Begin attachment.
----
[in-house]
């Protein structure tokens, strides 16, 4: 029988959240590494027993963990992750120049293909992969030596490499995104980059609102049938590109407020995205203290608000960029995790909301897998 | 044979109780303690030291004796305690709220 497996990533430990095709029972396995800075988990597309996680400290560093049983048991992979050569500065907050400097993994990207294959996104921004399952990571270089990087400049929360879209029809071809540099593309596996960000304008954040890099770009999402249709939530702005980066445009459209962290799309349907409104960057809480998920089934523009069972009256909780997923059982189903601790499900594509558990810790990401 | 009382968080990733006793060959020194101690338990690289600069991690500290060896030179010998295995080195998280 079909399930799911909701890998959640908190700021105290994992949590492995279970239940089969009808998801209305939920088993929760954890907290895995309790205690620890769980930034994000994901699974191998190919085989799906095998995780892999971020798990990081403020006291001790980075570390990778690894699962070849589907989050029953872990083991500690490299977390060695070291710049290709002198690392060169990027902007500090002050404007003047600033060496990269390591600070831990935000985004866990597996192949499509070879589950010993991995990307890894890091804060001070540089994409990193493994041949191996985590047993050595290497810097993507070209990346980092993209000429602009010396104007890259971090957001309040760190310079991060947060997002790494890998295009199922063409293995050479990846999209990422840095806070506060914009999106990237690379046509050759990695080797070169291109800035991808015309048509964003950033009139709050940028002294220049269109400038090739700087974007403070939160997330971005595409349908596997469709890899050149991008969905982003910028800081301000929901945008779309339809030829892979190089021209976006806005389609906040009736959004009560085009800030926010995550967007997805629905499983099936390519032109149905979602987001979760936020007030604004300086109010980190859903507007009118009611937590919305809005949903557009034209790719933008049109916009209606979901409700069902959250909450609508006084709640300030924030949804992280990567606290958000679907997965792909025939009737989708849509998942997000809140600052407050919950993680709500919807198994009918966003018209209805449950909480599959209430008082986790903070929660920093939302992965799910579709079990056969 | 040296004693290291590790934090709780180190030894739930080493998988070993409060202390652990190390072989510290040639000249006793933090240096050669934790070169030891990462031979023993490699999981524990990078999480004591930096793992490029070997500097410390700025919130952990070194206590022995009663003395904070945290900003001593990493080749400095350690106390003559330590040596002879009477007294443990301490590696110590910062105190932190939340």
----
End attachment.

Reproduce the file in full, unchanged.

[in-house]
């Protein structure tokens, strides 16, 4: 029988959240590494027993963990992750120049293909992969030596490499995104980059609102049938590109407020995205203290608000960029995790909301897998 | 044979109780303690030291004796305690709220 497996990533430990095709029972396995800075988990597309996680400290560093049983048991992979050569500065907050400097993994990207294959996104921004399952990571270089990087400049929360879209029809071809540099593309596996960000304008954040890099770009999402249709939530702005980066445009459209962290799309349907409104960057809480998920089934523009069972009256909780997923059982189903601790499900594509558990810790990401 | 009382968080990733006793060959020194101690338990690289600069991690500290060896030179010998295995080195998280 079909399930799911909701890998959640908190700021105290994992949590492995279970239940089969009808998801209305939920088993929760954890907290895995309790205690620890769980930034994000994901699974191998190919085989799906095998995780892999971020798990990081403020006291001790980075570390990778690894699962070849589907989050029953872990083991500690490299977390060695070291710049290709002198690392060169990027902007500090002050404007003047600033060496990269390591600070831990935000985004866990597996192949499509070879589950010993991995990307890894890091804060001070540089994409990193493994041949191996985590047993050595290497810097993507070209990346980092993209000429602009010396104007890259971090957001309040760190310079991060947060997002790494890998295009199922063409293995050479990846999209990422840095806070506060914009999106990237690379046509050759990695080797070169291109800035991808015309048509964003950033009139709050940028002294220049269109400038090739700087974007403070939160997330971005595409349908596997469709890899050149991008969905982003910028800081301000929901945008779309339809030829892979190089021209976006806005389609906040009736959004009560085009800030926010995550967007997805629905499983099936390519032109149905979602987001979760936020007030604004300086109010980190859903507007009118009611937590919305809005949903557009034209790719933008049109916009209606979901409700069902959250909450609508006084709640300030924030949804992280990567606290958000679907997965792909025939009737989708849509998942997000809140600052407050919950993680709500919807198994009918966003018209209805449950909480599959209430008082986790903070929660920093939302992965799910579709079990056969 | 040296004693290291590790934090709780180190030894739930080493998988070993409060202390652990190390072989510290040639000249006793933090240096050669934790070169030891990462031979023993490699999981524990990078999480004591930096793992490029070997500097410390700025919130952990070194206590022995009663003395904070945290900003001593990493080749400095350690106390003559330590040596002879009477007294443990301490590696110590910062105190932190939340």